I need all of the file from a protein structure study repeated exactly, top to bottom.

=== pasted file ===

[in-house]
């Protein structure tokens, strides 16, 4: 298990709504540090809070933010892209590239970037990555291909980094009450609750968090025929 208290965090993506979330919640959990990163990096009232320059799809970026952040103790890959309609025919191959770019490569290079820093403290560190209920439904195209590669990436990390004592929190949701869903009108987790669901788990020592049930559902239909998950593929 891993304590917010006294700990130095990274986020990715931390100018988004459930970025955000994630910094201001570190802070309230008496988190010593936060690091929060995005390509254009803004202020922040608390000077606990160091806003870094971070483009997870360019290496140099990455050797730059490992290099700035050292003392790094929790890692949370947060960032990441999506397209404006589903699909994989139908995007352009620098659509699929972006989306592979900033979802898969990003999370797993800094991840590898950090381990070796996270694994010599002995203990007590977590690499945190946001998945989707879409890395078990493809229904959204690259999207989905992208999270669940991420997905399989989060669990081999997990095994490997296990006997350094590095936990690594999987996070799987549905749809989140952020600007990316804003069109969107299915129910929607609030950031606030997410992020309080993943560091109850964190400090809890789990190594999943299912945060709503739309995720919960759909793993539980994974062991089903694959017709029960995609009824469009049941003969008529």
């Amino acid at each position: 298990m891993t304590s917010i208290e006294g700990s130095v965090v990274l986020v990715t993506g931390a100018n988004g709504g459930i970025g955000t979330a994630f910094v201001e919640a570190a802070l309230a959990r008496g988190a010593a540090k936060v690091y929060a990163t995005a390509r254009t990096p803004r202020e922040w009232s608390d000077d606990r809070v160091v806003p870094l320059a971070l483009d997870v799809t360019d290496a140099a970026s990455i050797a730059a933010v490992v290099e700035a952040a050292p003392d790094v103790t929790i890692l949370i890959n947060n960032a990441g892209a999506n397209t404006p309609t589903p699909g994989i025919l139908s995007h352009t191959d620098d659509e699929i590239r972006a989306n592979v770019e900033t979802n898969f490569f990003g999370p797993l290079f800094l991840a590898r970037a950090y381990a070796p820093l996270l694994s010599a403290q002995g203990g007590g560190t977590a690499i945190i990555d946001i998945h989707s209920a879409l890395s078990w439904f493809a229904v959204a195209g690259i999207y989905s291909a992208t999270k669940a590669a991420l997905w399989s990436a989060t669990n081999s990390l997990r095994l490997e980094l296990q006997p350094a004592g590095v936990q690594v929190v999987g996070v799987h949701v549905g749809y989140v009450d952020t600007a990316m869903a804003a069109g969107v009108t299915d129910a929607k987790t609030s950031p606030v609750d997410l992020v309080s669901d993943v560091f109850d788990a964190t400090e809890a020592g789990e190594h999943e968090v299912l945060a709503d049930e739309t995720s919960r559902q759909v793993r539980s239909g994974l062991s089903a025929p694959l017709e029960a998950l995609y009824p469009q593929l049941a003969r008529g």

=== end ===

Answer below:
[in-house]
């Protein structure tokens, strides 16, 4: 298990709504540090809070933010892209590239970037990555291909980094009450609750968090025929 208290965090993506979330919640959990990163990096009232320059799809970026952040103790890959309609025919191959770019490569290079820093403290560190209920439904195209590669990436990390004592929190949701869903009108987790669901788990020592049930559902239909998950593929 891993304590917010006294700990130095990274986020990715931390100018988004459930970025955000994630910094201001570190802070309230008496988190010593936060690091929060995005390509254009803004202020922040608390000077606990160091806003870094971070483009997870360019290496140099990455050797730059490992290099700035050292003392790094929790890692949370947060960032990441999506397209404006589903699909994989139908995007352009620098659509699929972006989306592979900033979802898969990003999370797993800094991840590898950090381990070796996270694994010599002995203990007590977590690499945190946001998945989707879409890395078990493809229904959204690259999207989905992208999270669940991420997905399989989060669990081999997990095994490997296990006997350094590095936990690594999987996070799987549905749809989140952020600007990316804003069109969107299915129910929607609030950031606030997410992020309080993943560091109850964190400090809890789990190594999943299912945060709503739309995720919960759909793993539980994974062991089903694959017709029960995609009824469009049941003969008529």
């Amino acid at each position: 298990m891993t304590s917010i208290e006294g700990s130095v965090v990274l986020v990715t993506g931390a100018n988004g709504g459930i970025g955000t979330a994630f910094v201001e919640a570190a802070l309230a959990r008496g988190a010593a540090k936060v690091y929060a990163t995005a390509r254009t990096p803004r202020e922040w009232s608390d000077d606990r809070v160091v806003p870094l320059a971070l483009d997870v799809t360019d290496a140099a970026s990455i050797a730059a933010v490992v290099e700035a952040a050292p003392d790094v103790t929790i890692l949370i890959n947060n960032a990441g892209a999506n397209t404006p309609t589903p699909g994989i025919l139908s995007h352009t191959d620098d659509e699929i590239r972006a989306n592979v770019e900033t979802n898969f490569f990003g999370p797993l290079f800094l991840a590898r970037a950090y381990a070796p820093l996270l694994s010599a403290q002995g203990g007590g560190t977590a690499i945190i990555d946001i998945h989707s209920a879409l890395s078990w439904f493809a229904v959204a195209g690259i999207y989905s291909a992208t999270k669940a590669a991420l997905w399989s990436a989060t669990n081999s990390l997990r095994l490997e980094l296990q006997p350094a004592g590095v936990q690594v929190v999987g996070v799987h949701v549905g749809y989140v009450d952020t600007a990316m869903a804003a069109g969107v009108t299915d129910a929607k987790t609030s950031p606030v609750d997410l992020v309080s669901d993943v560091f109850d788990a964190t400090e809890a020592g789990e190594h999943e968090v299912l945060a709503d049930e739309t995720s919960r559902q759909v793993r539980s239909g994974l062991s089903a025929p694959l017709e029960a998950l995609y009824p469009q593929l049941a003969r008529g």